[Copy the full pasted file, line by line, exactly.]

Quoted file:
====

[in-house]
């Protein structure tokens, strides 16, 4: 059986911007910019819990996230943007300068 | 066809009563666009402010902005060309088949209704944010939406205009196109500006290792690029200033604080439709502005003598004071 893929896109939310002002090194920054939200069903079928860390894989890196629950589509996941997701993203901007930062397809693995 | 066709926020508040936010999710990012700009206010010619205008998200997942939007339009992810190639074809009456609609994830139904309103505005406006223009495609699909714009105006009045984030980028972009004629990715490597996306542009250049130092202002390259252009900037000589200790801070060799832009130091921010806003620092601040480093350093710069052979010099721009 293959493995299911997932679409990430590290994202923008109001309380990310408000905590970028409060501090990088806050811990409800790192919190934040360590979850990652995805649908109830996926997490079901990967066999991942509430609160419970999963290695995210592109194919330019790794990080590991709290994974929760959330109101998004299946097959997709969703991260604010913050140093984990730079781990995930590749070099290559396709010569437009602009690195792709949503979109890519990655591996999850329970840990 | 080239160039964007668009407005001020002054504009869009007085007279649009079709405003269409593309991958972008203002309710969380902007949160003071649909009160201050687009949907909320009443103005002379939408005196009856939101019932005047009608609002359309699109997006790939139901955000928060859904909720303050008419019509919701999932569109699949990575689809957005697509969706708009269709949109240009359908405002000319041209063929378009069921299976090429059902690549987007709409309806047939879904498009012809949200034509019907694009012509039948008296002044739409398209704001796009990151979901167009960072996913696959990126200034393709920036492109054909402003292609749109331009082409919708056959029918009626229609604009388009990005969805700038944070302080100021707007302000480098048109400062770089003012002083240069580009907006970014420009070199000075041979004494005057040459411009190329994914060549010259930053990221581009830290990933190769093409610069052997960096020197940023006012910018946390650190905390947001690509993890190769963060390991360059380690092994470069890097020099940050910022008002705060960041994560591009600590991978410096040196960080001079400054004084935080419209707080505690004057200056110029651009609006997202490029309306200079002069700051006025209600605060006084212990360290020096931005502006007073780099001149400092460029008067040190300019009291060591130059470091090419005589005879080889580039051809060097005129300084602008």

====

[in-house]
């Protein structure tokens, strides 16, 4: 059986911007910019819990996230943007300068 | 066809009563666009402010902005060309088949209704944010939406205009196109500006290792690029200033604080439709502005003598004071 893929896109939310002002090194920054939200069903079928860390894989890196629950589509996941997701993203901007930062397809693995 | 066709926020508040936010999710990012700009206010010619205008998200997942939007339009992810190639074809009456609609994830139904309103505005406006223009495609699909714009105006009045984030980028972009004629990715490597996306542009250049130092202002390259252009900037000589200790801070060799832009130091921010806003620092601040480093350093710069052979010099721009 293959493995299911997932679409990430590290994202923008109001309380990310408000905590970028409060501090990088806050811990409800790192919190934040360590979850990652995805649908109830996926997490079901990967066999991942509430609160419970999963290695995210592109194919330019790794990080590991709290994974929760959330109101998004299946097959997709969703991260604010913050140093984990730079781990995930590749070099290559396709010569437009602009690195792709949503979109890519990655591996999850329970840990 | 080239160039964007668009407005001020002054504009869009007085007279649009079709405003269409593309991958972008203002309710969380902007949160003071649909009160201050687009949907909320009443103005002379939408005196009856939101019932005047009608609002359309699109997006790939139901955000928060859904909720303050008419019509919701999932569109699949990575689809957005697509969706708009269709949109240009359908405002000319041209063929378009069921299976090429059902690549987007709409309806047939879904498009012809949200034509019907694009012509039948008296002044739409398209704001796009990151979901167009960072996913696959990126200034393709920036492109054909402003292609749109331009082409919708056959029918009626229609604009388009990005969805700038944070302080100021707007302000480098048109400062770089003012002083240069580009907006970014420009070199000075041979004494005057040459411009190329994914060549010259930053990221581009830290990933190769093409610069052997960096020197940023006012910018946390650190905390947001690509993890190769963060390991360059380690092994470069890097020099940050910022008002705060960041994560591009600590991978410096040196960080001079400054004084935080419209707080505690004057200056110029651009609006997202490029309306200079002069700051006025209600605060006084212990360290020096931005502006007073780099001149400092460029008067040190300019009291060591130059470091090419005589005879080889580039051809060097005129300084602008």